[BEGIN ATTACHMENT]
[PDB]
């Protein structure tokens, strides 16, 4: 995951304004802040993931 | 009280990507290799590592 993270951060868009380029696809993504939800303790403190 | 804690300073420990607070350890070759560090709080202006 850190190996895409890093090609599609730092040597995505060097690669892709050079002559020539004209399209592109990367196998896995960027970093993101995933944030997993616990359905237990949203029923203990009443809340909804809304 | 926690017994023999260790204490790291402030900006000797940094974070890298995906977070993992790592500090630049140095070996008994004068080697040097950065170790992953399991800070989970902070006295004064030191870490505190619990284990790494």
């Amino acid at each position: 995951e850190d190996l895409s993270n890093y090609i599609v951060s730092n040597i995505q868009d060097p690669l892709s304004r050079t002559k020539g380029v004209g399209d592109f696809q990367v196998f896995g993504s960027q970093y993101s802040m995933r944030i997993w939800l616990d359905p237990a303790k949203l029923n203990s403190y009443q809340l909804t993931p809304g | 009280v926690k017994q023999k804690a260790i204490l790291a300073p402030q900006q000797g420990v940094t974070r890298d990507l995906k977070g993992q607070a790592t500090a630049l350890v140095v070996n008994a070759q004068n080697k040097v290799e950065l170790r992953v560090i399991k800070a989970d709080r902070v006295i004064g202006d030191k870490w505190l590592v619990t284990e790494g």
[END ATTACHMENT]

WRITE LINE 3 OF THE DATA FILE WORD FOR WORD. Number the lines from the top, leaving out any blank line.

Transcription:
């Amino acid at each position: 995951e850190d190996l895409s993270n890093y090609i599609v951060s730092n040597i995505q868009d060097p690669l892709s304004r050079t002559k020539g380029v004209g399209d592109f696809q990367v196998f896995g993504s960027q970093y993101s802040m995933r944030i997993w939800l616990d359905p237990a303790k949203l029923n203990s403190y009443q809340l909804t993931p809304g | 009280v926690k017994q023999k804690a260790i204490l790291a300073p402030q900006q000797g420990v940094t974070r890298d990507l995906k977070g993992q607070a790592t500090a630049l350890v140095v070996n008994a070759q004068n080697k040097v290799e950065l170790r992953v560090i399991k800070a989970d709080r902070v006295i004064g202006d030191k870490w505190l590592v619990t284990e790494g």